Flippen Elementary continues pumpkin patch in teacher’s memory


By Jason A. Smith
Times Correspondent


Flippen Elementary School physical-education teacher Mike Pietrowski said his late wife, Patricia, would be “honored” to know that their co-workers at the school are using a pumpkin patch named for her as a way to help people.



Patricia Pietrowski, who passed away in 2013, stands with her students at Flippen Elementary School. The school honors her memory each year by raising funds for local needy families through Patricia’s Pumpkin Patch. Special photo


“When I first heard of the idea I was excited, proud, happy, and it made me actually cry that the school thought so much of her to use the Pumpkin Patch as one way to keep her memory alive,” he remarked. “Patricia had a heart of gold and would do anything she could for anyone who needed help. She would help needy families at our church and do whatever she could. She would have loved the idea that the proceeds from Patricia’s Pumpkin Patch are going to needy families.”

Patricia Pietrowski, a kindergarten teacher at the school, passed away in October of 2013, after fighting breast cancer for more than eight years. In her memory, teachers there have decorated pumpkins as familiar characters, and students have collected money from people voting for their favorite pumpkin. Proceeds will be donated to needy families in the area. The school is scheduled to announce Wednesday which class raised the most money in the project.

Fellow kindergarten teacher Lisa Holland launched Patricia’s Pumpkin Patch in 2013, the same year as Patricia’s passing. Holland says the idea began as a “Harvest of Characters,” to raise money for needy families.

“It was renamed Patricia’s Pumpkin Patch after her passing,” says Holland. “I spearheaded this fundraiser, but could not have made it a success without the help and support of my fellow co-workers and administrators.”

Holland adds that Pietrowski was a “kind and loving” person who poured her life into those she taught.

“Once a student crossed the threshold of her classroom, they became hers forever,” says Holland. “Patricia was a firm believer that all students could learn and be successful, and she worked hard to ensure that this happened for all of her students. It is truly an honor to have had the privilege to have worked with Patricia and I know that all of her students and their parents feel the same way.”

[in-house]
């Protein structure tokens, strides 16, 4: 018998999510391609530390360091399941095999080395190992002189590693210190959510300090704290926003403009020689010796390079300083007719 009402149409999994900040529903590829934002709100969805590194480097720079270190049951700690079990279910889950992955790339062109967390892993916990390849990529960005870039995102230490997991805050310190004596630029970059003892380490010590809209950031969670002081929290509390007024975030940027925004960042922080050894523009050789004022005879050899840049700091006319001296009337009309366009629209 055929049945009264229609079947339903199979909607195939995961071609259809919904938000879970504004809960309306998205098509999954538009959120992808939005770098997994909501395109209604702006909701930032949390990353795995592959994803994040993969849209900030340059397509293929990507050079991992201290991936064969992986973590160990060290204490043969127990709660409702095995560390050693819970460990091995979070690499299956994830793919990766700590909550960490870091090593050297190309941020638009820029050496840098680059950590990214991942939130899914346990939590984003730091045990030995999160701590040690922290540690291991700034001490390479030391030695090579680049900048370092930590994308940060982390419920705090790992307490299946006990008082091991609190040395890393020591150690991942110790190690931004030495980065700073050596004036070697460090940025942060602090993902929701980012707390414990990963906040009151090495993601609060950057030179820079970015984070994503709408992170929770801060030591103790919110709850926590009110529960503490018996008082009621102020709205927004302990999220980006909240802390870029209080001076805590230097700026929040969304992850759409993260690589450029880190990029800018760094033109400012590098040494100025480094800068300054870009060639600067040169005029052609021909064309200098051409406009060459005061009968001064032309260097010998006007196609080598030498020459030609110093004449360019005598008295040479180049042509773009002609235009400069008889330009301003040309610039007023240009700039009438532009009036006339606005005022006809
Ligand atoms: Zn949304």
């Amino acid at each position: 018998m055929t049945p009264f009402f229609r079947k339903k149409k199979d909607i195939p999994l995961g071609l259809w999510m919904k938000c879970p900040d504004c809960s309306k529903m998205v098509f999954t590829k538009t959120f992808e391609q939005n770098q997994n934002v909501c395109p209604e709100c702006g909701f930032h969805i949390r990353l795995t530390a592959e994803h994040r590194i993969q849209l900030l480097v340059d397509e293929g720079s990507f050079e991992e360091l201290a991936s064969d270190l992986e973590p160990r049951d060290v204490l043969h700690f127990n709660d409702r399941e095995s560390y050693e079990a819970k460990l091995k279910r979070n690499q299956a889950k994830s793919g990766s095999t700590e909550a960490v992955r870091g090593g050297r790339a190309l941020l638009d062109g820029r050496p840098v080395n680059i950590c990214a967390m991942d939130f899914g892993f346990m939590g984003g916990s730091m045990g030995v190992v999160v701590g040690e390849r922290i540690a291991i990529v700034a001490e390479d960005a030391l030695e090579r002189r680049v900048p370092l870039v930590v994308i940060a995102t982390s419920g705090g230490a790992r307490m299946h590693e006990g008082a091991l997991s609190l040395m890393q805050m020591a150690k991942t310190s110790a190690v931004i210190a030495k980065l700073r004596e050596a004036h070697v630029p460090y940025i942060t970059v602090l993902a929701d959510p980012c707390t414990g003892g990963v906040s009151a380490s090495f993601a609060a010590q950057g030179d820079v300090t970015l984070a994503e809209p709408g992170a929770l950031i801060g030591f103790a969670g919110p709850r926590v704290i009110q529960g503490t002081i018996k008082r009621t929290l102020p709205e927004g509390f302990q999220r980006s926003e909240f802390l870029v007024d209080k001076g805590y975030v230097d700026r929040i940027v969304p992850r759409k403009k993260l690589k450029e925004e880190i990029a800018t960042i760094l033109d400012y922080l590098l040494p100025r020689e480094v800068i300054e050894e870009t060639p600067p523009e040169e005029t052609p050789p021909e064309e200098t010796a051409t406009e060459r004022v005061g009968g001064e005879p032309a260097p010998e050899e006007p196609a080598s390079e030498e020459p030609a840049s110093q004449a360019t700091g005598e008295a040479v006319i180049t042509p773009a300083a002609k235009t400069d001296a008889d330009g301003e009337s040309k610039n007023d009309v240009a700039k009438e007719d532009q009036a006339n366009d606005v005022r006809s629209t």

Jennifer Shepherd is also a kindergarten teacher at Flippen Elementary. She says although Patricia’s Pumpkin Patch was initially designed to help Pietrowski and her family, Pietrowski used funds from the project to help others.

“The year we started it, the money raised was used to help support Patricia’s family because her cancer had taken a turn for the worse and showed up in her spine and her brain,” says Shepherd. “Even going through all of that, she ended up giving a portion of the money raised to others in need. Now Patricia’s Pumpkin Patch continues as a way for us to raise money for needy families in the community.”

Shepherd described Patricia as an “awesome” teacher, mother and wife, whose life was characterized by strong faith and a positive attitude in the face of adversity. Shepherd said Patricia’s Pumpkin Patch helps to teach valuable lessons to others, while honoring Pietrowski at the same time.

“For me, it’s a great way to remember Patricia and to help teach others about kindness, generosity, and giving,” said Shepherd. “I was blessed to know her, and I want others to see her light shine through us here at Flippen.”

Colleen Persaud, a second-grade teacher at Flippen Elementary, is among those whose lives were touched by Patricia Pietrowski. Persaud fondly recalls Pietrowski and her energy and generous spirit, and the way she inspired those around her.

“She was a person who encouraged me to go back to school to get my Master’s and become a teacher,” said Persaud. “She encouraged her students like that every day. Mrs. Pietrowski taught them that they could be more and do anything if they put their mind to it. I count myself lucky to have known her.”

A former student of Pietrowski’s, Teaghan Archer, also wrote a poem in Pietrowski’s honor, titled “Our First Best Teacher Ever.” In an excerpt from the poem, Archer describes Pietrowski as a teacher who strived to be “the best that she could be,” despite her illness.

‘She was there the whole year to teach, protect, and guide us.

Our first best teacher ever will forever live inside of us.

We know she is in heaven teaching children like us, but teaching them heavenly things.

Our first best teacher ever, is helping little angels earn their wings.”

The Pietrowskis were married 15 years and raised three sons – Michael, Cristian and Steven. Mike Pietrowski says his wife cared about her students as much as she cared about her own children.

“She loved being a teacher,” he says. “She looked forward to going to school every day and being able to teach and be with her students and the faculty and staff. She loved being at Flippen Elementary … I walk into the school and see the poster of the Pumpkin Patch and I know that Patricia is in that school every day and watching over everybody and the school. Her memory and spirit will always be a part of the Flippen family.”